A hotly debated issue in a good many cities around the country, including in Southern California, is whether U.S. cities should provide places where homeless people can camp legally. In the final analysis, in order to come to a fair answer to this question, you need to consider the pros and cons underpinning the larger debate over cities providing lawful camping spaces for homeless people.
Arguments Supporting Legal Camping Places for Homeless
Controls the Indiscriminate Spread of Homeless Encampments
On the positive side of the debate over lawful camping areas for homeless people, taking this approach tends to reign in the indiscriminate spread of homeless encampments in a community. In this day and age, particularly in Southern California, there has been a significant spread of homeless encampments beyond the limited areas where the historically have cropped up. In fact, at this juncture in time, there really seems to be no locale in Southern California that is immune from the phenomena of homeless encampments.
Protects Parks and Other Greenspaces From Improper Use
Time and again, when people set up homeless encampments in a more haphazard fashion, they oftentimes end up in parks and other green spaces. When these are not lawfully designated areas to camp, what can prove to significant damage ends up being done to a particular space. For example, camping in a public park will cause significant damage to the grass and other ground covering. In addition, when homeless people establish an encampment in a park or other green spaces, the end result is to all but prevent other members of the community from utilizing these spaces. Establishing a lawful camping space for homeless people lessens the changes that this type of abuse or damage to other public spaces will occur.
Lessen the Spread of Disease
If a designated, lawful camping area for homeless people is created by a city, and if it includes accouterments like proper toilet facilities, there can be a positive development as it relates to disease. A lawful camping area, equipped with toilet facilities and sinks, can reduce the spread of disease that otherwise occurs in venues like homeless encampments. With this in mind, for the spread of disease to be minimized, there is a presumption that the city will make at least some investment regarding basic toilet and washing facilities.
Arguments Against Legal Camping Places for Homeless
Discourage Homeless People From Seeking Certain Services
By the very nature of homeless people camping, individuals that follow this course do not access services and resources that are available through certain homeless shelters. For example, by taking advantage of traditional homeless shelters, a homeless individual or family is available to access different types of services. This includes resources that are designed to provide homeless individuals with a more long-term solution designed to get them out of their homeless condition.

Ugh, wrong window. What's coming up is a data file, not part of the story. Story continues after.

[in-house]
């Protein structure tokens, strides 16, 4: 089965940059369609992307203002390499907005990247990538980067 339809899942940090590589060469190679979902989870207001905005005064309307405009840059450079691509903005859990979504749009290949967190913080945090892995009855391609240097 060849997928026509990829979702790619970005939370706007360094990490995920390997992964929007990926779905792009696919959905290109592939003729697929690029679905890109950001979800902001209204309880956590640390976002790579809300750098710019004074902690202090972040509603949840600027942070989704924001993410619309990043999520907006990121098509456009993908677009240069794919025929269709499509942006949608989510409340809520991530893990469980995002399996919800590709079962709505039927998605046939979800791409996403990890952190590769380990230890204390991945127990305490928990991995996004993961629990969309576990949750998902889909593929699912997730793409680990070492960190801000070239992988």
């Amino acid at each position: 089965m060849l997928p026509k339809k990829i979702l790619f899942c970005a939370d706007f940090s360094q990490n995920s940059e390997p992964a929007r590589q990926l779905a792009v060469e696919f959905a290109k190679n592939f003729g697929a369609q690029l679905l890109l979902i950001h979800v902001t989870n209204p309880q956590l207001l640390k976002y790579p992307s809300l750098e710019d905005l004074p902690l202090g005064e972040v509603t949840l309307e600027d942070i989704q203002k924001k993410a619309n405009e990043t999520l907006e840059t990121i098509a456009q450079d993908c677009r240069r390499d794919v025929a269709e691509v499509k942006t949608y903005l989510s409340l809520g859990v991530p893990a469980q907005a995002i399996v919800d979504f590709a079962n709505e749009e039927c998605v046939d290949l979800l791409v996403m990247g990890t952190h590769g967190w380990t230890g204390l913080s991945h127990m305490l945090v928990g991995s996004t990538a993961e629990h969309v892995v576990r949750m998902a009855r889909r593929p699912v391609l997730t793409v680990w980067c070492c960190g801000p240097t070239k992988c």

Increases the Crime Rate in a Particular Area
Although some homeless advocates take issue with this contention, research and analysis of data support the contention that the crime rate rises where there are higher concentrations of homeless people. This is one of the reasons why some members of the general public take a firm stand against homeless encampments in their neighborhoods. By definition, designated camping zones for homeless people will result in higher concentrations of homeless people. When this occurs, the crime rate can be expected to jump. Examples of the types of crimes that can be expected to rise around a larger camping area designated for homeless people include:
- Drug crimes (use and sales)
- More minor offenses (trespassing, public intoxication)
Encourage the Spread of Disease
A designated camping area for homeless people can result in the spread of disease. If a camping area develops into something akin to a large homeless encampment, there may be a lack of suitable toilet and similar facilities. If that occurs, a consequence can be the spread of disease.
When larger numbers of people congregate and lack proper facilities, they are left to urinate and defecate on the ground. As alarming as that may sound, that can be a stark reality of the situation. When this occurs, dangerous pathogens are present. These biohazards can include dangerous bacteria and viruses that can result in serious and even fatal diseases.
In the final analysis, the arguments on the pro and con side of cities providing homeless camps are strong. This reality underscores the reason why communities oftentimes struggle trying to ascertain what is the best course to take when it comes to addressing the issue of homelessness.
Open dialogue among primary stakeholders represents the best way to ascertain whether a particular community should provide specific spaces where homeless people can camp lawfully. What works for one city may not be appropriate for another.